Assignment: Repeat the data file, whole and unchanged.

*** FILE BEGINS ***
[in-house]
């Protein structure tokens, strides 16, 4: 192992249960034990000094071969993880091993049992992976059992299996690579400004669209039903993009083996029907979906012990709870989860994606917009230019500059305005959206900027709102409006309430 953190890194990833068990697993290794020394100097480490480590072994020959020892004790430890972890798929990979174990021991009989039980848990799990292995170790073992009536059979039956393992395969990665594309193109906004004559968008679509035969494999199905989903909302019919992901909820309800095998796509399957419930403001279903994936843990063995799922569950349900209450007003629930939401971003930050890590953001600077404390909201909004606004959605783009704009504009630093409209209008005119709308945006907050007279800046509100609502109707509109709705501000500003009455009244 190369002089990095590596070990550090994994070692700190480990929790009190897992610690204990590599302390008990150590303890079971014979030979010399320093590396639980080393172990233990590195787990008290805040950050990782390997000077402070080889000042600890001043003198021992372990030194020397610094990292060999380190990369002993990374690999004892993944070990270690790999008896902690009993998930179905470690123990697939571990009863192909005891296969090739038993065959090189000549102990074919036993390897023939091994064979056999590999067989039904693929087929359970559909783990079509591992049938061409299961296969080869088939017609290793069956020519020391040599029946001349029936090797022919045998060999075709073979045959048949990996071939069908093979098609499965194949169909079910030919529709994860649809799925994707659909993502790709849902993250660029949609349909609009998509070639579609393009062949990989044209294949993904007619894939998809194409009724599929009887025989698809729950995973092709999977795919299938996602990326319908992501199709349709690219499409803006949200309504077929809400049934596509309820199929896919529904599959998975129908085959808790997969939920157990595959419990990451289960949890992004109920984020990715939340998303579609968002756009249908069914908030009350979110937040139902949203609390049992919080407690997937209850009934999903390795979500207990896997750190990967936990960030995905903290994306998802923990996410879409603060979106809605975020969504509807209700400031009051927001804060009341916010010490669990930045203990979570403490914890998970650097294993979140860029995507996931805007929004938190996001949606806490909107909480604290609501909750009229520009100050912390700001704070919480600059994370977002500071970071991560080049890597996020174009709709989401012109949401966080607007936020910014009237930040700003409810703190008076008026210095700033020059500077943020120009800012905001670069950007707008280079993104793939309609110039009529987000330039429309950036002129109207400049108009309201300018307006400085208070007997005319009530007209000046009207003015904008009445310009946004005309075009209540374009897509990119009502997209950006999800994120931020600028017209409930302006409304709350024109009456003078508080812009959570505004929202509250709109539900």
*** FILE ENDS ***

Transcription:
[in-house]
């Protein structure tokens, strides 16, 4: 192992249960034990000094071969993880091993049992992976059992299996690579400004669209039903993009083996029907979906012990709870989860994606917009230019500059305005959206900027709102409006309430 953190890194990833068990697993290794020394100097480490480590072994020959020892004790430890972890798929990979174990021991009989039980848990799990292995170790073992009536059979039956393992395969990665594309193109906004004559968008679509035969494999199905989903909302019919992901909820309800095998796509399957419930403001279903994936843990063995799922569950349900209450007003629930939401971003930050890590953001600077404390909201909004606004959605783009704009504009630093409209209008005119709308945006907050007279800046509100609502109707509109709705501000500003009455009244 190369002089990095590596070990550090994994070692700190480990929790009190897992610690204990590599302390008990150590303890079971014979030979010399320093590396639980080393172990233990590195787990008290805040950050990782390997000077402070080889000042600890001043003198021992372990030194020397610094990292060999380190990369002993990374690999004892993944070990270690790999008896902690009993998930179905470690123990697939571990009863192909005891296969090739038993065959090189000549102990074919036993390897023939091994064979056999590999067989039904693929087929359970559909783990079509591992049938061409299961296969080869088939017609290793069956020519020391040599029946001349029936090797022919045998060999075709073979045959048949990996071939069908093979098609499965194949169909079910030919529709994860649809799925994707659909993502790709849902993250660029949609349909609009998509070639579609393009062949990989044209294949993904007619894939998809194409009724599929009887025989698809729950995973092709999977795919299938996602990326319908992501199709349709690219499409803006949200309504077929809400049934596509309820199929896919529904599959998975129908085959808790997969939920157990595959419990990451289960949890992004109920984020990715939340998303579609968002756009249908069914908030009350979110937040139902949203609390049992919080407690997937209850009934999903390795979500207990896997750190990967936990960030995905903290994306998802923990996410879409603060979106809605975020969504509807209700400031009051927001804060009341916010010490669990930045203990979570403490914890998970650097294993979140860029995507996931805007929004938190996001949606806490909107909480604290609501909750009229520009100050912390700001704070919480600059994370977002500071970071991560080049890597996020174009709709989401012109949401966080607007936020910014009237930040700003409810703190008076008026210095700033020059500077943020120009800012905001670069950007707008280079993104793939309609110039009529987000330039429309950036002129109207400049108009309201300018307006400085208070007997005319009530007209000046009207003015904008009445310009946004005309075009209540374009897509990119009502997209950006999800994120931020600028017209409930302006409304709350024109009456003078508080812009959570505004929202509250709109539900």